Peter Melchett, the former head of Greenpeace UK and board member of Greenpeace International, took a job as a consultant with Burson-Marsteller, the largest PR firm in the world, a company whose clients have included Nigeria during the Biafran war, the Indonesian government after the massacres in East Timor, the Three Mile Island nuclear plant, Union Carbide, and biotechnology companies such as Monsanto. Doctors in Croatia confirmed that they had removed a carrot that a man’s girlfriend had playfully stuck up his ass.Police in Bayview, Texas, were investigating the theft of a ten-foot giraffe. The famous German hen that could lay perfectly round eggs died. Eugenio Domingo Solans, a board member of the European Central Bank, warned that eating more than 400 new euro notes could make you sick. President Bush fell off his couch and smashed his face; he claimed to have fainted while watching football and eating a pretzel. Lithuania’s “gender ombudswoman” ruled that a regulation mandating that women receive a gynecological exam before they receive a driver’s license was discriminatory. Hundreds of Zambian women marched and bared their breasts in disgust to protest the outcome of the recent presidential election, which many believe was rigged. Brazil gave women equal rights. Twenty-five thousand people died in natural disasters last year, the United Nations reported, up from 10,000 in 2000. An asteroid large enough to destroy a medium-sized country narrowly missed the Earth. Hyenas were eating people in Malawi. A federal judge ruled that the Forest Service was engaged in “mystical legal prestidigitation.” Astronomers concluded that the universe is green: “If you had a huge eyeball and could observe the whole universe at once, you would see the color green,” said Dr. Karl Glazebrook. “The standard shade of pale turquoise, but a few percent greener.”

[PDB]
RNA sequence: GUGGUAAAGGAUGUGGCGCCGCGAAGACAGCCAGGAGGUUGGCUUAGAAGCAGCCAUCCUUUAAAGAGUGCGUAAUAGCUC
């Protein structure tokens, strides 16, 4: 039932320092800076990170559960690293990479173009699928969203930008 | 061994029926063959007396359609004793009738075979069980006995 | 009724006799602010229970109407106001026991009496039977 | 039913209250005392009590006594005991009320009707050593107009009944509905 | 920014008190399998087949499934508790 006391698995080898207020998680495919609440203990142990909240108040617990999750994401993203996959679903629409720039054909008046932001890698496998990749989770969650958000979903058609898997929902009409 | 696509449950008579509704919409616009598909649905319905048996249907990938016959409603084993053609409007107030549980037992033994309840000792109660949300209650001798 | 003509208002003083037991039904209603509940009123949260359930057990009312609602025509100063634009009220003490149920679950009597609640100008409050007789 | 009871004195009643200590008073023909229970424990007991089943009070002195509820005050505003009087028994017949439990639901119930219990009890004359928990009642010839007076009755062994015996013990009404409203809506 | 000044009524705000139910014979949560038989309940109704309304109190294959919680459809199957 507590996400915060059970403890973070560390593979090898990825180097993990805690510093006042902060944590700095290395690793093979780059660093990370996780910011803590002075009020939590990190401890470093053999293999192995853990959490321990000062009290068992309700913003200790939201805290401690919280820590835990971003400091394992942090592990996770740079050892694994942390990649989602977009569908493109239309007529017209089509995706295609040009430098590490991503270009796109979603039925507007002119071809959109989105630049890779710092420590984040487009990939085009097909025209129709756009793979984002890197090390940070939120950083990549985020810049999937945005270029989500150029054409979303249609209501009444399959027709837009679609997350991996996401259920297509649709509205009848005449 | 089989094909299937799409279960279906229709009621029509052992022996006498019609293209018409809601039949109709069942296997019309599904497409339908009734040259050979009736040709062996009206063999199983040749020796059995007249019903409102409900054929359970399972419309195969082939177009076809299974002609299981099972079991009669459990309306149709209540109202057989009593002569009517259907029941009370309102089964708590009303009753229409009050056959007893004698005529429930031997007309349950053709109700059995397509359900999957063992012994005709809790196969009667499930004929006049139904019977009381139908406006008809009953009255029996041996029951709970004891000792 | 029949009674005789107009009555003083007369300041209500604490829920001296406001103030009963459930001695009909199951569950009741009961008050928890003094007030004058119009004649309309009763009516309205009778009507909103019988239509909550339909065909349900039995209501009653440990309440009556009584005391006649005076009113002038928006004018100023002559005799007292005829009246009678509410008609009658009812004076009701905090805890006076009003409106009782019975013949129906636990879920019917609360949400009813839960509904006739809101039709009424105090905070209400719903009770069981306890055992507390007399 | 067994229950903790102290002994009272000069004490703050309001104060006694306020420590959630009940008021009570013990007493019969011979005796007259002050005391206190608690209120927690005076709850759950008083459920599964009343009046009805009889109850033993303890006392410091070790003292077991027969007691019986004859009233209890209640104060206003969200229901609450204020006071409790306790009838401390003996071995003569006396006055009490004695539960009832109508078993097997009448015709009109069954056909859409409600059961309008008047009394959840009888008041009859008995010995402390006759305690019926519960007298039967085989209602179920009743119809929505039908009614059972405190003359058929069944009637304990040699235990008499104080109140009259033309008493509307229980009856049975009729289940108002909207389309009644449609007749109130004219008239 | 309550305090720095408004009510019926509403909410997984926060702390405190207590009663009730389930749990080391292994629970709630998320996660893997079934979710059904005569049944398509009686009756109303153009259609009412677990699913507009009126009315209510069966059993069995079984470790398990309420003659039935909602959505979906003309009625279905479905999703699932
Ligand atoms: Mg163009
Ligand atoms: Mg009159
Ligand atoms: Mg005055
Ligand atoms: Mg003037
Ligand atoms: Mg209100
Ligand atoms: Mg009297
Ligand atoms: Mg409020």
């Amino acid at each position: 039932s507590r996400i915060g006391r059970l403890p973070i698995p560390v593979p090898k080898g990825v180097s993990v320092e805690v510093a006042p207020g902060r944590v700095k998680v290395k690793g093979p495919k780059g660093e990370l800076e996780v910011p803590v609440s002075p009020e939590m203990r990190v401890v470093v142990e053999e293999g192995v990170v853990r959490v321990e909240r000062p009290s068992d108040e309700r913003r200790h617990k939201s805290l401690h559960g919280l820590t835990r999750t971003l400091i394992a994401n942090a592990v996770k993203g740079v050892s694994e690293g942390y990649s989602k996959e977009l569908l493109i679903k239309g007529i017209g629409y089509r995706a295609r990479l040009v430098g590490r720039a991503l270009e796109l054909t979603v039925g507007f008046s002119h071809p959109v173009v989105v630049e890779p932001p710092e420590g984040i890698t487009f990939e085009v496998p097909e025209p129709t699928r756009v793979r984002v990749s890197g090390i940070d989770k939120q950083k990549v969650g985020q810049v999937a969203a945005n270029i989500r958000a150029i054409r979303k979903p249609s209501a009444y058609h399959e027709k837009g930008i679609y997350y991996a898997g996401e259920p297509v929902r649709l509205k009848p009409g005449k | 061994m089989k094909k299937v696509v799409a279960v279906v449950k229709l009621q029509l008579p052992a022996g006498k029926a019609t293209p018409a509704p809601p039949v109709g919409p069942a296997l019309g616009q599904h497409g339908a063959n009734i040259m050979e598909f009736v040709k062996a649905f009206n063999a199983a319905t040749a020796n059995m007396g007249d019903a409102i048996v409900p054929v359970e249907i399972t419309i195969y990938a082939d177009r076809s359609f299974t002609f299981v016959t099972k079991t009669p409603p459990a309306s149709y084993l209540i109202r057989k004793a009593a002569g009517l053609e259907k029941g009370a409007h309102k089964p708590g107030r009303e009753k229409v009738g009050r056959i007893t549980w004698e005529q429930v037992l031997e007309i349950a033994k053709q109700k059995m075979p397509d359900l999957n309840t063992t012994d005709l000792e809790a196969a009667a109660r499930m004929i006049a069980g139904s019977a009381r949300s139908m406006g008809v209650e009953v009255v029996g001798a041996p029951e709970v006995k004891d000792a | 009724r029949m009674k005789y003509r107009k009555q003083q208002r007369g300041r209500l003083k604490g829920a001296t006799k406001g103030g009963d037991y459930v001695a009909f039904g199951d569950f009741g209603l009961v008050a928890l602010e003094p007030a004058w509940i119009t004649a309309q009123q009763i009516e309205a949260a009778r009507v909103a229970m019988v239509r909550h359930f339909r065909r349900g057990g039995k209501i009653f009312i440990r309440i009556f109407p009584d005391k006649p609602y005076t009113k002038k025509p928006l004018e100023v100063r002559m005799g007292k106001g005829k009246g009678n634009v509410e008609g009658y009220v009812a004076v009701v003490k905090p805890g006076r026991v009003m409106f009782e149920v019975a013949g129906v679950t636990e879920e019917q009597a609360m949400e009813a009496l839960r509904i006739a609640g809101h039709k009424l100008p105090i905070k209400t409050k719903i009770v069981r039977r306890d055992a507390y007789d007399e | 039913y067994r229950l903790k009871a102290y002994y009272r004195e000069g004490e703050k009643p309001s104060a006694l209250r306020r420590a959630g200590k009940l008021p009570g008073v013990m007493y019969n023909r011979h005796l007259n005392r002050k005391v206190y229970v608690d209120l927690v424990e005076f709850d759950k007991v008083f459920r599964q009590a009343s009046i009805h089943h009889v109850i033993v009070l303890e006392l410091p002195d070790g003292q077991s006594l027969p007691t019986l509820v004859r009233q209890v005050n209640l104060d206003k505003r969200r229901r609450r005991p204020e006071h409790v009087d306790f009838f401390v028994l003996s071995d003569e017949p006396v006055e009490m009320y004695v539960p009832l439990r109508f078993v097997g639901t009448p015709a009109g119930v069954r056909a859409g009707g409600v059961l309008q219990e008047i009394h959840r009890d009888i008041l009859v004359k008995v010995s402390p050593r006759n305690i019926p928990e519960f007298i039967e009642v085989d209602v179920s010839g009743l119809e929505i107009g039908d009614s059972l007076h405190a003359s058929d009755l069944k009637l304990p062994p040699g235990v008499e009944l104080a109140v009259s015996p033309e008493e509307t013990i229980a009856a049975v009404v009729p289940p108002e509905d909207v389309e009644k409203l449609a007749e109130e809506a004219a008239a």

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I sat in a taxi with Emma and her son, Stak, all three bodies muscled into the rear seat, and the boy checked the driver’s I.D. and immediately began to speak to the man in an unrecognizable language.

I conferred quietly with Emma, who said he was studying Pashto, privately, in his spare time. Afghani, she said, to enlighten me further.